442: How to Become Customer-Obsessed
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In today’s episode of The Startup Chat, Steli and Hiten talk about how to become a customer-first company.
The startup world is very competitive. One way to stand out is to build a customer-centered culture at your company. This is the key to surviving the modern business environment.
In this episode, Steli and Hiten talk about why everybody in the company should be obsessed with the customer, how to create a culture around customer-obsession at your startup, why you need to hire people who are customer-obsessed and much more.
Time Stamped Show Notes:
00:00 About the topic of today’s episode
00:39 Why this topic was chosen.
02:20 Why everybody in the company should be obsessed with the customer
02:44 One way to create a culture around customer-obsession.
04:16 Another way to create a culture around customer-obsession.
05:17 Why the best way to be customer-obsessed is to be the customer.
06:03 Why you need to spend time with your customers.
09:04 Why you need to hire people who are customer-obsessed.
09:28 One tip to help you hire the right people.
09:46 Another tip to help you hire the right people
3 Key Points:
- I think that everybody in the company should be obsessed with the customer.
- Your job as a business is to serve your customer better than everyone else.
- Use your product
Steli Efti: Hey everybody, this is Steli Efti.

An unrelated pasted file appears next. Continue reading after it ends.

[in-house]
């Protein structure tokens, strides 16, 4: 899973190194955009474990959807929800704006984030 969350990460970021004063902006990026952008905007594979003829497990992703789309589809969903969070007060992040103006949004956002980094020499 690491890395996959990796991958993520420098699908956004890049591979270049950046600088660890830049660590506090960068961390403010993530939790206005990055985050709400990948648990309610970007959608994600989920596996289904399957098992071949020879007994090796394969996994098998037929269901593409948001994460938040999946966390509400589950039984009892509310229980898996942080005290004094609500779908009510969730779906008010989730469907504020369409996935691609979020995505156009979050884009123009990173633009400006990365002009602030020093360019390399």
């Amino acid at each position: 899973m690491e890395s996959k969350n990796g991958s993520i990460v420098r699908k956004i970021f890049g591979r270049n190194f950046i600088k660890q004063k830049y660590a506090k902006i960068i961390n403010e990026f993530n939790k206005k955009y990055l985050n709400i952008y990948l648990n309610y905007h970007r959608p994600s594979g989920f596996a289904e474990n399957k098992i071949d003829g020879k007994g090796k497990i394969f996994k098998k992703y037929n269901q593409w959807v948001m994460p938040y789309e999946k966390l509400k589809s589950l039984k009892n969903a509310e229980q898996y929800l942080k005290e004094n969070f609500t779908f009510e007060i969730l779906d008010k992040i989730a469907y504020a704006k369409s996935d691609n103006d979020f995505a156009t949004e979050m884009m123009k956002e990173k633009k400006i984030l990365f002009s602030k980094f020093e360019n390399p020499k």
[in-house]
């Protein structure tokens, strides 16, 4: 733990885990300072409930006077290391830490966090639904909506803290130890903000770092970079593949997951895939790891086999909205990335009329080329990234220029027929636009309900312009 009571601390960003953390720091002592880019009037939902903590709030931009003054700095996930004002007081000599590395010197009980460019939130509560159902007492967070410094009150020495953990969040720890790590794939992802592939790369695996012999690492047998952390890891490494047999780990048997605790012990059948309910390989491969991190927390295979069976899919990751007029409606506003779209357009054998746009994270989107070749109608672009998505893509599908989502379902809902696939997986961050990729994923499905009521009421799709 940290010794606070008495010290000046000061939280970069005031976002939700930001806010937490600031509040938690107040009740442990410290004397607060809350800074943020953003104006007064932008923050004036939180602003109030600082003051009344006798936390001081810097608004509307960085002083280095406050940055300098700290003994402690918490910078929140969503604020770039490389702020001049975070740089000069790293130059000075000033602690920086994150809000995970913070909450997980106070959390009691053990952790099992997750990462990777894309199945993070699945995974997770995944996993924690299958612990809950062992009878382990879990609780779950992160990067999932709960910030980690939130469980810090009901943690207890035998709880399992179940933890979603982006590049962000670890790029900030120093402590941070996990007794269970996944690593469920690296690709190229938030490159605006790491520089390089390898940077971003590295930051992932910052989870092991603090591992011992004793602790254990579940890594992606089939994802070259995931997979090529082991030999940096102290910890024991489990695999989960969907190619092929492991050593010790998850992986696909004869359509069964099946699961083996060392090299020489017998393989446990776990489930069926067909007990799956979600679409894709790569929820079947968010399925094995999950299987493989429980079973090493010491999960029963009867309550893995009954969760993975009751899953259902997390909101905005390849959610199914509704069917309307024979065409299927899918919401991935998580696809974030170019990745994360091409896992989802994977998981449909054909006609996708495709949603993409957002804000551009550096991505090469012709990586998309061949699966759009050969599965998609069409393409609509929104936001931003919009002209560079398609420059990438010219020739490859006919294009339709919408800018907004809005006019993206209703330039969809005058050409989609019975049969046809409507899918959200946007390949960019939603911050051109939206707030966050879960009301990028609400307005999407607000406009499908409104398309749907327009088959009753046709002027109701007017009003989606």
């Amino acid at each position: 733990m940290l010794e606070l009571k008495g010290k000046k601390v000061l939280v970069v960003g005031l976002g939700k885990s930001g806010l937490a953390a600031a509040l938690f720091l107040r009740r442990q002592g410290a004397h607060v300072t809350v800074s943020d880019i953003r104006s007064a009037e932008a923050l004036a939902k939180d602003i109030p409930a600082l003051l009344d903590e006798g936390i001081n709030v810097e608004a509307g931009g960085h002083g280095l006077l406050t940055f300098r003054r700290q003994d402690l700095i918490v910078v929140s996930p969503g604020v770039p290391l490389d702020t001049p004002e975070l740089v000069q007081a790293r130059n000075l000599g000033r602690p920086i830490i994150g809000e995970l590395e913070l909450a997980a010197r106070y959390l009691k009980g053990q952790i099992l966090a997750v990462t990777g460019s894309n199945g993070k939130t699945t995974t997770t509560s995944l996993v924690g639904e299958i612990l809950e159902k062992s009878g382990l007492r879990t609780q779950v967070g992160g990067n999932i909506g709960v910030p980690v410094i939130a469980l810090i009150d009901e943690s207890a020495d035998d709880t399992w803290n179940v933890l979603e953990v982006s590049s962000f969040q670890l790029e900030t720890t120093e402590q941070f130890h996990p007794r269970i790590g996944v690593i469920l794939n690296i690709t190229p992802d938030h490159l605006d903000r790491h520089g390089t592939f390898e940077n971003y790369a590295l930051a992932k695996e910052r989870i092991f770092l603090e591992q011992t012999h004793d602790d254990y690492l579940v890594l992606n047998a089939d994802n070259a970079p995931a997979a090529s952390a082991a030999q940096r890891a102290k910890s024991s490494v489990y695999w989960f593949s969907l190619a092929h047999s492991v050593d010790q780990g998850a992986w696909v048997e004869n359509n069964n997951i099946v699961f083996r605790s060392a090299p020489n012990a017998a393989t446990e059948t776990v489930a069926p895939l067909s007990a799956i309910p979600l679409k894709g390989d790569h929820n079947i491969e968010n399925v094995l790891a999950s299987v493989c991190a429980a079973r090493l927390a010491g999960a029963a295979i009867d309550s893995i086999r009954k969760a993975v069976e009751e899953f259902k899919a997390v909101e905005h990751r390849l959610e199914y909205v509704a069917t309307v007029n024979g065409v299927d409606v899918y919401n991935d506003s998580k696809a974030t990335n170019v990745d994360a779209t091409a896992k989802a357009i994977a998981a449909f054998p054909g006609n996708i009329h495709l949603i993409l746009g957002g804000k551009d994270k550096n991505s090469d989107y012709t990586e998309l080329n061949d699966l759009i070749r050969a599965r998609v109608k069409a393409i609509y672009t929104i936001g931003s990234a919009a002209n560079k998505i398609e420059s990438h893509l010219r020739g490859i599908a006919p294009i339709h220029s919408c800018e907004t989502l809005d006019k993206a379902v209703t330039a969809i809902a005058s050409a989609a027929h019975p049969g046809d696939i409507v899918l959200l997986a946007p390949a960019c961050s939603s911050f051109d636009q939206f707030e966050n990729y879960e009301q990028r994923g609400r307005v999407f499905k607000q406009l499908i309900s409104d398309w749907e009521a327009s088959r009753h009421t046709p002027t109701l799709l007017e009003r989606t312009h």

Hiten Shah: And this is Hiten Shah.
Steli Efti: And today on The Startup Chat, we’re going to talk about how to become customer obsessed, how to create a culture of customer obsession, or becoming a what today a lot of companies call customer-first companies. So here’s why I want to talk about this with you in this kind of framework, Hiten. Obviously, for people that have been listening to us for a long time, you can go back four years ago when we started this podcast, 400 and soon to be hitting 450 episodes deep. We’ve always been talking about customer obsession in one way or another. A lot of times our advice boils down to, well, you need more customers insights, you need more customer intimacy, you need to talk to more customers, you need to spend more time with your customers. Your customers are what matters. They have the answers you need. They need and deserve your entire focus and attention. We’ve been saying this for a really, really long time. Now, there are companies out there, I think Amazon is the first company I remember, that very publicly communicated this very well. As in, this is the way we’re going to do things, is we’re going to obsess over the customer. Moreso than anything else, we’re going to let the customer and the customer’s wishes dictate what we build, what we do, and how we do things. But in the last couple of years, this has come up more and more and more. I see it more when I look at value statements sometimes where companies will state, always help the customer, or customers first, or they will state it as an explicit part of their core values.